300 Tdi broken rocker arm *pics* - Defender Source
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  #1  
Old August 22nd, 2010, 11:02 PM
crobinson
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Chris Robinson
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300 Tdi broken rocker arm *pics*

Has this caused major damaged? Do I need to replace the assembly or just the one arm?
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  #2  
Old August 23rd, 2010, 07:38 AM
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Probably no damage since the valve would just stay closed. I should think a new part will do the trick, however I would have the rest magnafluxed.
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  #3  
Old August 23rd, 2010, 08:05 AM
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My first concern would be what caused the rocker to break. Make sure that it wasn't due to any interference in the valvetrain. Check the lifter and the valve for proper operation.
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Old August 23rd, 2010, 08:30 AM
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I had this similar problem with a rebuilt 300tdi I bought. The engine broke 2 different adjusters screws. I ended up replacing all of them and has never had a problem since.. Just replace the rocker for now.. Its easy to do and adjust the valves...
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Old August 23rd, 2010, 12:08 PM
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It probably had a broken cam belt at some time in its history (find me a Tdi that hasn't!) so weakened the rocker.

Might pay you to get a couple of spares (one of each, there's a "left" and a "right" angled one) so if one breaks again, it'll just be a trailside repair.

RH one is ERR3343 20.70 UKP
LH is ERR3342 20.70 UKP

there's a bush shown as ERR1203 22.52 UKP which is mightily expensive (more than the rockers themselves), although from microcat the above numbers show the bush & the rocker.
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Old August 23rd, 2010, 12:36 PM
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Have you been adjusting valves clearance every 6,000 miles ?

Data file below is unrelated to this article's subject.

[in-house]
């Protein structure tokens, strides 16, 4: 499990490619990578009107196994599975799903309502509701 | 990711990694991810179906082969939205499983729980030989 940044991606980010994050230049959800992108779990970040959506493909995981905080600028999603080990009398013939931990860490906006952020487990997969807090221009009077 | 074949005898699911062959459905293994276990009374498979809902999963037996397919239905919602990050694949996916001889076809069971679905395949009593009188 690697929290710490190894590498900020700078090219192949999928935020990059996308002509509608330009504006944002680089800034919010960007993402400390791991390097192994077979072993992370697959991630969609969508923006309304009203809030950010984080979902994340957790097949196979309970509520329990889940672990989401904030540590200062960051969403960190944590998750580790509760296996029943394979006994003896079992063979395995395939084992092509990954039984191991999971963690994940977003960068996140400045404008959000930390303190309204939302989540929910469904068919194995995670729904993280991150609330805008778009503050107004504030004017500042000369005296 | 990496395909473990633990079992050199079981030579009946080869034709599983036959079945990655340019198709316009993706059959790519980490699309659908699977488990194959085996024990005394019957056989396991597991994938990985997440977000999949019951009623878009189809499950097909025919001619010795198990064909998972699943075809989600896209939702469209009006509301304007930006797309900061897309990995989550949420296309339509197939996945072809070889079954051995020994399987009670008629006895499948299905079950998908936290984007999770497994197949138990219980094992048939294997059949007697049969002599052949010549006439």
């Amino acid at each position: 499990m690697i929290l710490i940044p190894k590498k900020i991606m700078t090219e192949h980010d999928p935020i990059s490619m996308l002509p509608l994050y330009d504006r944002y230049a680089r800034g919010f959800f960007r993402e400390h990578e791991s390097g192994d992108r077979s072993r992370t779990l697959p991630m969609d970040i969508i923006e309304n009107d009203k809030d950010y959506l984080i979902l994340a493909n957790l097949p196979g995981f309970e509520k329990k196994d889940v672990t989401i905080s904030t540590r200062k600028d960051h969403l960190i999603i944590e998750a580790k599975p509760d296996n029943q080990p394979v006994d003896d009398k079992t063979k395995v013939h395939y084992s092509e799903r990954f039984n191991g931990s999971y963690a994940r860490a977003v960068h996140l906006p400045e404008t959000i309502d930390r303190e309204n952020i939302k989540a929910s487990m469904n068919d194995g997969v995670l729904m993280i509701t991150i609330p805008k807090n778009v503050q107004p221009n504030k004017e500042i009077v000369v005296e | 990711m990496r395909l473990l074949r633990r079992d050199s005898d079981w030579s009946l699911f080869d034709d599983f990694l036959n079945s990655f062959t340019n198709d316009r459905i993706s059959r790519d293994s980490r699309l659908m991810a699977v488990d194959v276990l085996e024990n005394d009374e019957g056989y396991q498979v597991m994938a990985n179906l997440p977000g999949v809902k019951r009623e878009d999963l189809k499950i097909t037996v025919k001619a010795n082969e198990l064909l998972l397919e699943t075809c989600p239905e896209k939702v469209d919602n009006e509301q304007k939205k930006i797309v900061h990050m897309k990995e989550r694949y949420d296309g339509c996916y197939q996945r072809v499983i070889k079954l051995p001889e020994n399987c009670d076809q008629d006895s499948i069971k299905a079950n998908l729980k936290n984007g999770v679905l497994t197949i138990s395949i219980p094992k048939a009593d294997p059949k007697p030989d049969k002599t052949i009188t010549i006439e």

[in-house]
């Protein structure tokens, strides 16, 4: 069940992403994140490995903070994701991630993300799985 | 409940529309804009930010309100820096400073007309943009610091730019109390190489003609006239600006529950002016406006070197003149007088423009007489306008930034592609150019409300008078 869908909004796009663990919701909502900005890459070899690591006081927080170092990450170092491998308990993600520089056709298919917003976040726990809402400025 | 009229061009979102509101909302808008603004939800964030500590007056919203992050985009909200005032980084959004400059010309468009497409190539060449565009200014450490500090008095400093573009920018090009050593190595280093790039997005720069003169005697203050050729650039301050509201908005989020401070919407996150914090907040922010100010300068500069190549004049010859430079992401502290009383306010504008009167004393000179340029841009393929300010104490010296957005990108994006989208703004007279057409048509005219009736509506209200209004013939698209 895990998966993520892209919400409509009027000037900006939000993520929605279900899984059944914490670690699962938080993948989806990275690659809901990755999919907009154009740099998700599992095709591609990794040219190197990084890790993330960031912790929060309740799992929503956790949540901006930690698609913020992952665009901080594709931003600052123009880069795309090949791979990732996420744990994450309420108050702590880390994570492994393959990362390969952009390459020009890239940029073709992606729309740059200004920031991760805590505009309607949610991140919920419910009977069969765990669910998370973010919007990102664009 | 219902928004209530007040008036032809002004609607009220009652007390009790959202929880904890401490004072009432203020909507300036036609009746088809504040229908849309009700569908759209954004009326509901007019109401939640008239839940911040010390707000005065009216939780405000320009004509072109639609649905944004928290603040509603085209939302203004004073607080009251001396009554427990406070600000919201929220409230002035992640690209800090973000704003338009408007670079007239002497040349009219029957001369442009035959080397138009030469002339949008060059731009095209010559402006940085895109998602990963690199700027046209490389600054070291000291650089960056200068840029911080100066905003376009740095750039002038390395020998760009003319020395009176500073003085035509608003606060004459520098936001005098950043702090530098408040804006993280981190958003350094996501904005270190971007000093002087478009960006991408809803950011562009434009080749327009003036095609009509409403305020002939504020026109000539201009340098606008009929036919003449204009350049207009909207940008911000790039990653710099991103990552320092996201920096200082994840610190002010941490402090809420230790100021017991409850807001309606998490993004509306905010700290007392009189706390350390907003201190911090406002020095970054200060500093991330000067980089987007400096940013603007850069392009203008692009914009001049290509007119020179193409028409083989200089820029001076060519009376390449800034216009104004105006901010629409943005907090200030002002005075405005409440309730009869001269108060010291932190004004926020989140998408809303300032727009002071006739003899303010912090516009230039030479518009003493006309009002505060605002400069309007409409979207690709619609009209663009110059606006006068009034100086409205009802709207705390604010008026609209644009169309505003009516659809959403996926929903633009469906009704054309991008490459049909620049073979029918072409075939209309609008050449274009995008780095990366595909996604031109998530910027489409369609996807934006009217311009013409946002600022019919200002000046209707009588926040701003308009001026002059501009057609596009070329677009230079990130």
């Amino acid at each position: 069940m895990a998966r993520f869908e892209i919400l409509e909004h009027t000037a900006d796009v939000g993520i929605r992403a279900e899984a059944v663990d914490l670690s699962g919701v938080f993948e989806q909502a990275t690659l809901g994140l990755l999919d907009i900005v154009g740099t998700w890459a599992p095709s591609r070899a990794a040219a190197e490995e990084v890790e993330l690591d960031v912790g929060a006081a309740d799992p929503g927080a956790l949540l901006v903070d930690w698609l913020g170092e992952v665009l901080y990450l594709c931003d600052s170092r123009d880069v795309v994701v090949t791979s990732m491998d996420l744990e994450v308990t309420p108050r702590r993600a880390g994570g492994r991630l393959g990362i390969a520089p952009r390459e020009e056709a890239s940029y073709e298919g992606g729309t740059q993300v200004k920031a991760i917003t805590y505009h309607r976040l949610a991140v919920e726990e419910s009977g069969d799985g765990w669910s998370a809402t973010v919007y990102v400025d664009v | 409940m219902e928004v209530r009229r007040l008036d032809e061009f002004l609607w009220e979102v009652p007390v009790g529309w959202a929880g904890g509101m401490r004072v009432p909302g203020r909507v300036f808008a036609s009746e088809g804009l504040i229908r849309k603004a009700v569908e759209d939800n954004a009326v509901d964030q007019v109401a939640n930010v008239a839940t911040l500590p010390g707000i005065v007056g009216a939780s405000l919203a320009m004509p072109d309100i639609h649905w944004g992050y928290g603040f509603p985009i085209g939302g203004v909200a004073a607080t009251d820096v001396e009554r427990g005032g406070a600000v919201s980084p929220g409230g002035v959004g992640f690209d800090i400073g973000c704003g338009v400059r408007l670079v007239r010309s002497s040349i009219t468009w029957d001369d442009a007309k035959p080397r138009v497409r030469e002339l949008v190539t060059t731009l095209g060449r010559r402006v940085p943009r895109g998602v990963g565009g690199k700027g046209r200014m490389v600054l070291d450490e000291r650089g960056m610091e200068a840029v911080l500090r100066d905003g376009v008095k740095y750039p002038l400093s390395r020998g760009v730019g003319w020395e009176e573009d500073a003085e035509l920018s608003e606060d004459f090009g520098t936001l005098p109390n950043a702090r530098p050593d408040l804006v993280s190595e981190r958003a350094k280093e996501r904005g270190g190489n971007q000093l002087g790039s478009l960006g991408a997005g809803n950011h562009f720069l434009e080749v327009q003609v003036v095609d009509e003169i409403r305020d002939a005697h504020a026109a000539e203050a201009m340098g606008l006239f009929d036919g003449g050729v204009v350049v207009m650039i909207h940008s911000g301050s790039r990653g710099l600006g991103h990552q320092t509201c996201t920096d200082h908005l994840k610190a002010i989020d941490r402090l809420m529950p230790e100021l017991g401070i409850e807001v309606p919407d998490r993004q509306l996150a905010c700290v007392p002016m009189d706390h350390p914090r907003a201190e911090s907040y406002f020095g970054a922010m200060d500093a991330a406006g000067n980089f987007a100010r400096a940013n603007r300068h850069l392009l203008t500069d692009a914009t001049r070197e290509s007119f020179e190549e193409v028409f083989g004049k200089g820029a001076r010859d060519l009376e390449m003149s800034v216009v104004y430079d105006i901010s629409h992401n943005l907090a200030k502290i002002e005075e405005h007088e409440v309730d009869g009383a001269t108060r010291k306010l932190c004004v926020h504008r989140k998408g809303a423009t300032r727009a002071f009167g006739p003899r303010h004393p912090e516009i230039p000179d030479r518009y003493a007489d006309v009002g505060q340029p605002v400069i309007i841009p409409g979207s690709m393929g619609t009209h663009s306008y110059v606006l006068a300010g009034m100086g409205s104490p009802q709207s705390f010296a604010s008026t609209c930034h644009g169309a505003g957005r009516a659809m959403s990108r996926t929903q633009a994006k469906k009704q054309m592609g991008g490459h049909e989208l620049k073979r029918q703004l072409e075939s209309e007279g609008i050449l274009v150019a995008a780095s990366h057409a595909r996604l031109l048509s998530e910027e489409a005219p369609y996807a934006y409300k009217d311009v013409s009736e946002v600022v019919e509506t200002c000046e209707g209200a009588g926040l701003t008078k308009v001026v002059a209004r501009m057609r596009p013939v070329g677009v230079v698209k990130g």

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Old August 23rd, 2010, 03:01 PM
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Hey Randy, fellow TDI Jerseyan, did you or were you able to determine the mfr of those broken rocker screws ? What make did you replace them with?
It's still a good practice to ascertain that there is nothing in the valvetrain that's binding or seized when you break a rocker or bend a push rod.
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Old August 23rd, 2010, 09:41 PM
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Quote:
Originally Posted by JFD View Post
Have you been adjusting valves clearance every 6,000 miles ?
Just done the conversion so the history is unknown.

Ordered new rockers from George today.

Thanks!
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Old August 25th, 2010, 10:32 PM
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Got the new rocker today but before I start I have a question about the rocker numbers. Does rocker number 1 start at the front of the engine and go to the rear in sequence? What are the four rocker shaft assembly bolts torqued to? Rave wasn't much help or I was looking in the wrong place.
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Old August 25th, 2010, 10:35 PM
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I have seen this on a 300 once before, it was an exhaust rocker and made one hell of an interesting noise through the intake.
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Old August 26th, 2010, 08:01 AM
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Just to make sure I would check the timing. It is a very easy thing to do with out taking much apart. I would also make sure that the rod is not bent. If the motor is questionable on the miles since the rebuild I would consider doing a timing belt change. I would get the modification kit to the newer style tensioner and pulley. That is unless you have taken it apart and know that the modification kit has already been installed. I would keep the old belt as a spare. my2cs
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  #12  
Old August 26th, 2010, 09:52 AM
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300 Tdi

I strongly suggest getting hold of the 300 Tdi specific factory shop manual or a copy there of. The timing sequence isnt complicated but it is somthing that needs close attention. Just as installing the timing belt does on these engines. You need the manual and it certainly helps to have the proper tools.